Unfortunately, the government has not taken any steps to relieve the tension in the region or eliminate the fears of Alevis. So the protests continue, as well as establishing the camps.
Alevis are the second largest religious community in Turkey, although no official statistics are available.
Though systematically denied by the Turkish regime, the Alevi faith is a genuine and distinct religious faith. The state tries to portray the Alevi faith as just an Islamic sect or an interpretation of Islam, but objective scholars, as well as Alevis who have the courage to challenge the state official ideology, contradict that:
"Islam has a dynamic based on conquest and booty," wrote the sociologist Ismail Besikci.
"A country is conquered; its people are invited to Islam; if they do not accept Islam, their women, children, and properties all become booty. The properties of those who accept Islam are also seized. They are only able to escape death. Are these things existent in Alevism? Does Alevism require conquering here and there, inviting people to the Alevi faith, murdering those who do not accept the faith, and plundering their properties, women and children?"
Alevism places love for the whole of humanity, peaceful coexistence and reason in its center, so such crimes in Alevism do not exist. Alevis also reject ethnic and religious discrimination.
"Salah [Islamic prayer], fasting [during the month of Ramadan], hajj [Islamic pilgrimage to Mecca], zakat [Islamic religious tax], and shadada [Islamic declaration of faith] are the basic forms of worship in Islam. There are no such rules in Alevi worship," Besikci noted as well.
Kemal Bulbul, the former President of the Pir Sultan Abdal Alevi Cultural Association, also emphasizes that Alevism is a faith in its own right:
"Alevi faith has been influenced by Islam but Alevism is Alevism. And Alevism respects all other faiths.
"The religious centre of Sunnism is the mosque. They carry out the requirements of the Sunni faith and do salat (Islamic prayer, five times a day) at mosques. The centre of Alevism is the cem house. They carry out [the religious ritual called] cem. This is where the difference between the two begins. Their religious rituals are completely different.
"Alevism is not 'Anatolian Islam'. To call Alevism as such is the Turkish-Islamic view of the state." 'Anatolian Islam' is a perspective that the official ideology of the state tries to promote.
"If Alevis were 'Anatolian Muslims', why have Alevis been denied in this country? If Alevism is 'Anatolian Islam', why have those who call themselves Muslims opposed this faith, its practice of cem and its cem houses? That is a heavy contradiction."
Apparently, carrying out massacres is just one way the Turkish state uses to exterminate the Alevis. For when you deny Alevism, there is no need officially to recognize Alevis in your constitution, build cem houses for them or prepare school courses where Alevism is also taught extensively. The denial of the faith seems to be an effective way of assimilating Alevis into the Islamic culture or making them "invisible."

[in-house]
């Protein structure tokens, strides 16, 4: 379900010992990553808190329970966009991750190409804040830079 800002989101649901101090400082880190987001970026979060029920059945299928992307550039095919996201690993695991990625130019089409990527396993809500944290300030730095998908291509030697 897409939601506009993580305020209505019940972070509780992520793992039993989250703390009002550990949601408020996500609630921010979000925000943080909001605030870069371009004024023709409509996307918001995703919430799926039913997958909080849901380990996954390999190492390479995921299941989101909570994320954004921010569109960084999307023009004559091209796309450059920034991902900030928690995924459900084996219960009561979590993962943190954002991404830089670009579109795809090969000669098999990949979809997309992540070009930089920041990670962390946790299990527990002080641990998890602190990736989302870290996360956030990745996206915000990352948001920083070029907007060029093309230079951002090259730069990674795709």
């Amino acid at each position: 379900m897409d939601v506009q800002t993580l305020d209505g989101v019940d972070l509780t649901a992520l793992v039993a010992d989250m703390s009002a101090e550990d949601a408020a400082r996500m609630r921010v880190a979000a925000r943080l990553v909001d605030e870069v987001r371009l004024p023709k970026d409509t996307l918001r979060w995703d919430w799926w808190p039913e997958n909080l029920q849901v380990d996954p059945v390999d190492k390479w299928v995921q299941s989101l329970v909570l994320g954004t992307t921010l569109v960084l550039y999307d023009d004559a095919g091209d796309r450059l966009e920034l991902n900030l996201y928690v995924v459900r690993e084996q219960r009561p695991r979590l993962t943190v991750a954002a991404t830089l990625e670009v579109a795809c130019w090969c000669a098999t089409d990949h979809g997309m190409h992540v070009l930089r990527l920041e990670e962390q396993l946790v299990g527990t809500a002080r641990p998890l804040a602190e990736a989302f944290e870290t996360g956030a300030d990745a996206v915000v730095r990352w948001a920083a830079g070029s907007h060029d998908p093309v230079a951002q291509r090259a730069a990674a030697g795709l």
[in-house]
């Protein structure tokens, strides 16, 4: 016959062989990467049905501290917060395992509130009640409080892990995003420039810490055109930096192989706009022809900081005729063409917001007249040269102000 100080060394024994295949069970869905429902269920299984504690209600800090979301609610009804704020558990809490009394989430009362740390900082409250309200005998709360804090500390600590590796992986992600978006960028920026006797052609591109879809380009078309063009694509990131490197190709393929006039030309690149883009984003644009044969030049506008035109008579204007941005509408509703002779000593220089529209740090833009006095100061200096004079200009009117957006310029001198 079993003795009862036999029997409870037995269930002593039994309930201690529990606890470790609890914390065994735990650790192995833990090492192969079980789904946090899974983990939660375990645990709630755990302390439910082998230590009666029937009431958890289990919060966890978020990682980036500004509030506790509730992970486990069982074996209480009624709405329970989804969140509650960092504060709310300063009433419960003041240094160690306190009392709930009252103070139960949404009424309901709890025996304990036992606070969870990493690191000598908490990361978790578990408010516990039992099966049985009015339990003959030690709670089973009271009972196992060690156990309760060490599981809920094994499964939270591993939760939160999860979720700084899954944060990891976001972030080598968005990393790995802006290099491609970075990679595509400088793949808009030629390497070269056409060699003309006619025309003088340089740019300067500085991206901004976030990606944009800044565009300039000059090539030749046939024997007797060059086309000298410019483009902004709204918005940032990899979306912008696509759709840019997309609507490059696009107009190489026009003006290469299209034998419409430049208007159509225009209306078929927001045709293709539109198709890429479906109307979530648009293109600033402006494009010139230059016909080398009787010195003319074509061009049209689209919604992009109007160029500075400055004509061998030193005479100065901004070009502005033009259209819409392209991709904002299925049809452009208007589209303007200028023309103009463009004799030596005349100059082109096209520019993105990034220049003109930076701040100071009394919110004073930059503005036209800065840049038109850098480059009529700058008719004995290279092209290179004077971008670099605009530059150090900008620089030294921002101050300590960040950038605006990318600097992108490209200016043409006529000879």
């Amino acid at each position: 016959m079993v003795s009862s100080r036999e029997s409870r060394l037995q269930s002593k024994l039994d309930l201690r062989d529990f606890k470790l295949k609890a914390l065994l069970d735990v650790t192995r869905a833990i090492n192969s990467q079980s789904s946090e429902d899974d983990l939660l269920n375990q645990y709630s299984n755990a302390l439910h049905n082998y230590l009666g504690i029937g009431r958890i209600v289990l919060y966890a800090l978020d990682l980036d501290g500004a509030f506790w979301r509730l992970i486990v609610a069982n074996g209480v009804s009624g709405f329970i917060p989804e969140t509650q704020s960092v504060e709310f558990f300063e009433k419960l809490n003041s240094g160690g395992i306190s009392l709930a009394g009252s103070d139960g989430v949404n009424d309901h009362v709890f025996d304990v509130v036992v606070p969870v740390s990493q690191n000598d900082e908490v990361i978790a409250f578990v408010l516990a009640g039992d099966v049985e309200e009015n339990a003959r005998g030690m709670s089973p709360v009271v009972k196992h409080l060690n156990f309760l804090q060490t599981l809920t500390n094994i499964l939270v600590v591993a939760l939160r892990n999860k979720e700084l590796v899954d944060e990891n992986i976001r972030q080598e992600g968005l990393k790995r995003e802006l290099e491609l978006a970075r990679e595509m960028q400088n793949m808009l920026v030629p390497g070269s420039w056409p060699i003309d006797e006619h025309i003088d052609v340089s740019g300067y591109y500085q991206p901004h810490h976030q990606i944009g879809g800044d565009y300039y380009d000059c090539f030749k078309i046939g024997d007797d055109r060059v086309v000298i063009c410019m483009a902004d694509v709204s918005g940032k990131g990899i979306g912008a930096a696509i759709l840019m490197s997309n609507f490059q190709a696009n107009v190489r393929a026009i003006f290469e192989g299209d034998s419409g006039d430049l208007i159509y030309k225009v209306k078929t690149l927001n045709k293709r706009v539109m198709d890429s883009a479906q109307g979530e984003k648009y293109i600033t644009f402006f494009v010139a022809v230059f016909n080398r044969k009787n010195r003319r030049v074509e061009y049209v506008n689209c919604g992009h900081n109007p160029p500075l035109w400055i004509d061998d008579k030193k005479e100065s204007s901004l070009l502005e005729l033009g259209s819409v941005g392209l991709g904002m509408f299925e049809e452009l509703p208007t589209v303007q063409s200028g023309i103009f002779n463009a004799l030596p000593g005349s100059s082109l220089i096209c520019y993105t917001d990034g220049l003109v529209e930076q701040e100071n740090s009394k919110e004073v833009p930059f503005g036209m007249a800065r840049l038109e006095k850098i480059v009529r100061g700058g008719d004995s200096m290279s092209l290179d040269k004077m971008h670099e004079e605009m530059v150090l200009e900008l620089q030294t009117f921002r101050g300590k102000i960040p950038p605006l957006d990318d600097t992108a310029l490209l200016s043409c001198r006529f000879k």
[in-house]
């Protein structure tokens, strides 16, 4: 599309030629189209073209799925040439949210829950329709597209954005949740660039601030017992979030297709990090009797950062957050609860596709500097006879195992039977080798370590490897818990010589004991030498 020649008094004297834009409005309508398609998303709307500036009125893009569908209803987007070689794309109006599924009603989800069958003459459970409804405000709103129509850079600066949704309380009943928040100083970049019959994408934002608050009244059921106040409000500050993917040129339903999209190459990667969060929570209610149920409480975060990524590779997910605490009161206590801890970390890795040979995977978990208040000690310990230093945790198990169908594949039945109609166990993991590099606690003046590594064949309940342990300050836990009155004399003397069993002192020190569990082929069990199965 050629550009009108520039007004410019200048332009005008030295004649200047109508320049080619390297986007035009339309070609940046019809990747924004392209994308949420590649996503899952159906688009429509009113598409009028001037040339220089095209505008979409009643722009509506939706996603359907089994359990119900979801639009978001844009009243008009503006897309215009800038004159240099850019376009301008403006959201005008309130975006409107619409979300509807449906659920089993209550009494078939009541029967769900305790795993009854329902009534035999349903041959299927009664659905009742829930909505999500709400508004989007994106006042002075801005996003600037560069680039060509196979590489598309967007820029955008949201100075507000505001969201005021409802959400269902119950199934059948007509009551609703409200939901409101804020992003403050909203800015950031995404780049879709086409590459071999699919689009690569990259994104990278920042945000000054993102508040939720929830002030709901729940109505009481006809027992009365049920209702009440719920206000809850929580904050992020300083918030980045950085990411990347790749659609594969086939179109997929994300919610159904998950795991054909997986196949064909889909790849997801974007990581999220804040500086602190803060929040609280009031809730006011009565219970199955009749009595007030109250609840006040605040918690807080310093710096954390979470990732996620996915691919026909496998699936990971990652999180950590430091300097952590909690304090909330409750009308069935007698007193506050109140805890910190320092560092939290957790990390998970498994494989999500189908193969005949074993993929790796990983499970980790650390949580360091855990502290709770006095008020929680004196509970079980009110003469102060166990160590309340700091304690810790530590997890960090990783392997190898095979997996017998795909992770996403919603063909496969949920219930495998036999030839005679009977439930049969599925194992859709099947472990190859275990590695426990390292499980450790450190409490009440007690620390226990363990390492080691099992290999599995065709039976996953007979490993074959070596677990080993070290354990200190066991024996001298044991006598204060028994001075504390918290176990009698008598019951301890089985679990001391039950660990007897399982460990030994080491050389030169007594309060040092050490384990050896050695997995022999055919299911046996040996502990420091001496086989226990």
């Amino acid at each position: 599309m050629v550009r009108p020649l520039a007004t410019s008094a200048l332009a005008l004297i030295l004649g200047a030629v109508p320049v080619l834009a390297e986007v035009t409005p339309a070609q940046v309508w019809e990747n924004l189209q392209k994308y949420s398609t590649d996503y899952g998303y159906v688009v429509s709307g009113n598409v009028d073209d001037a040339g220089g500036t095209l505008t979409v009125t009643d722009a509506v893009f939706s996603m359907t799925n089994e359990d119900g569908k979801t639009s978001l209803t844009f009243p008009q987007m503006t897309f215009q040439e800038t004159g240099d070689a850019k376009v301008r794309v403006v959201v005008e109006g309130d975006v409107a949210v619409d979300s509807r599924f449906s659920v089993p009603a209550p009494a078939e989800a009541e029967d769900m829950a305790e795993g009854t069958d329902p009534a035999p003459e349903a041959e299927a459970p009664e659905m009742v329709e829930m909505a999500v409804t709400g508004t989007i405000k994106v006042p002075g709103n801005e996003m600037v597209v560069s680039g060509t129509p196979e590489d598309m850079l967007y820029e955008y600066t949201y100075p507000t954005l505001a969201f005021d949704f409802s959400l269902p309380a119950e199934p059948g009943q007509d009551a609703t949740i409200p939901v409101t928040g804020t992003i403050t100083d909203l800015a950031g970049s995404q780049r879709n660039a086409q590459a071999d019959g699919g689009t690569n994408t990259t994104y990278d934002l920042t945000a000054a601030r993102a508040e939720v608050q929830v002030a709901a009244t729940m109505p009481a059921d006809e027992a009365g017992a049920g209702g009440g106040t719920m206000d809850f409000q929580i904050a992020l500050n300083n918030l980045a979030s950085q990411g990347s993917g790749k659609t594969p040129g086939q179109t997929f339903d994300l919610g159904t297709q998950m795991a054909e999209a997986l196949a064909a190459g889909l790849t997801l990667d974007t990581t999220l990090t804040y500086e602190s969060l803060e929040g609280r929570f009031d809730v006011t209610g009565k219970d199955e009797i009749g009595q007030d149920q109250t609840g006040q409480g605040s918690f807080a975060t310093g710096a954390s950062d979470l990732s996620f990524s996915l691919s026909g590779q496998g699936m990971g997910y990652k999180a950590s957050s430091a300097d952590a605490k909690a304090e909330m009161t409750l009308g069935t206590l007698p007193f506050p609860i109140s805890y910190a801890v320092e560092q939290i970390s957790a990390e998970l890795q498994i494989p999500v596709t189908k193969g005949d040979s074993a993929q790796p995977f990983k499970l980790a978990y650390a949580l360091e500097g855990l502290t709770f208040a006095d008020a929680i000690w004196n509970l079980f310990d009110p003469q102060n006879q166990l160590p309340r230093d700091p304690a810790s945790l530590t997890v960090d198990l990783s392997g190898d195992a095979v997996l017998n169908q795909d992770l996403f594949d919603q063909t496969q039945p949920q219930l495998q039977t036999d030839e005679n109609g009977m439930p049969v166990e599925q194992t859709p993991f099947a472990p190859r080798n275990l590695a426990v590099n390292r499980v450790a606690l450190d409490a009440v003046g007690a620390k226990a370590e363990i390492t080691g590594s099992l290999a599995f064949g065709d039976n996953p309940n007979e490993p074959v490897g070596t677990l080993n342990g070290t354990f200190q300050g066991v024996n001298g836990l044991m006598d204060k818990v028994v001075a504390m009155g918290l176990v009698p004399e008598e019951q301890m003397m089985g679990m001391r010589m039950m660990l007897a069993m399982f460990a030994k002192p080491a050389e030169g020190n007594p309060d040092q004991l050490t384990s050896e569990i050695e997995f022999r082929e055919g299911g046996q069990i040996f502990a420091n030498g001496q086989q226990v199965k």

There are also other methods -- such as trying to change the demographic character of the predominantly Alevi places by building container cities in the middle of Alevi villages, especially where the locals have already been exposed to appalling mass killings and social pressures.
Alevis have justifiable reasons for opposing these container cities. They, as everyone else, already see the growing jihadist presence in Turkey. And they have seen as well that forced displacements and deportations of non-Muslim communities have always been common practices in Turkey: If you can't kill them all off outright, terrorize them to the point that they will eventually have to flee for their lives.
Uzay Bulut is a Turkish journalist born and raised as a Muslim in Turkey. She is presently based in Washington D.C.
 Maras, where the "refugee camps" are being built, was the scene of a massacre by radical Muslims and Turkish nationalists in 1978. In a series of attacks in December, 1978 in Maras that lasted a week, 111 people were killed and hundreds more wounded. The victims were mostly Alevi Kurds.
The author Aziz Tunc who wrote a book on the massacre said that on the day of the attack, members of the Turkish Nationalist Movement Party (MHP) incited people to violence by making it a religious war.
"They shouted slogans like 'today is the day of jihad', 'if you kill an Alevi, you will go to heaven', 'today is the last day of Alevis' and 'there is a Kurdish wedding today'. By 'Kurdish wedding', they meant a Kurdish massacre," Tunc said.
"After those announcements, the fascists started a massacre that is too hard to verbalize," said Kemal Bulbul, the former President of the Pir Sultan Abdal Alevi Cultural Association. "They burned people to death, cut them to pieces and slaughtered even children, elderly people and pregnant women."
The massacre scared many people who packed up and left their homes forever and settled elsewhere in Turkey or Europe.
(More about the 1978 Maras massacre, please read: "Deadly 1978 Maras Attack Still Fresh in Minds of Survivors", By Uzay Bulut, Rudaw, December 29, 2013.)
 On July 2, 1993, a group of Islamic fundamentalists surrounded the Madimak Hotel in which many intellectuals were staying for the Pir Sultan Abdal Festival.
The novelist Aziz Nesin, who had got Salman Rushdie's book The Satanic Verses translated and published and who criticized Islam, was one of the participants of the event. The demonstrations to protest his appearance turned violent; the fundamentalist crowd set fire to the Madimak Hotel.
Nesin was able to escape, but 33 others, mostly intellectuals and Alevis, who stayed inside the hotel, were murdered. Security forces and state officials did not stop the massacre on time.
(More about the massacre: "2 July 1993: How Turkish Islamists Publicly Massacred Alevi Intellectuals", by Uzay Bulut, Jerusalem Online, July 30, 2015)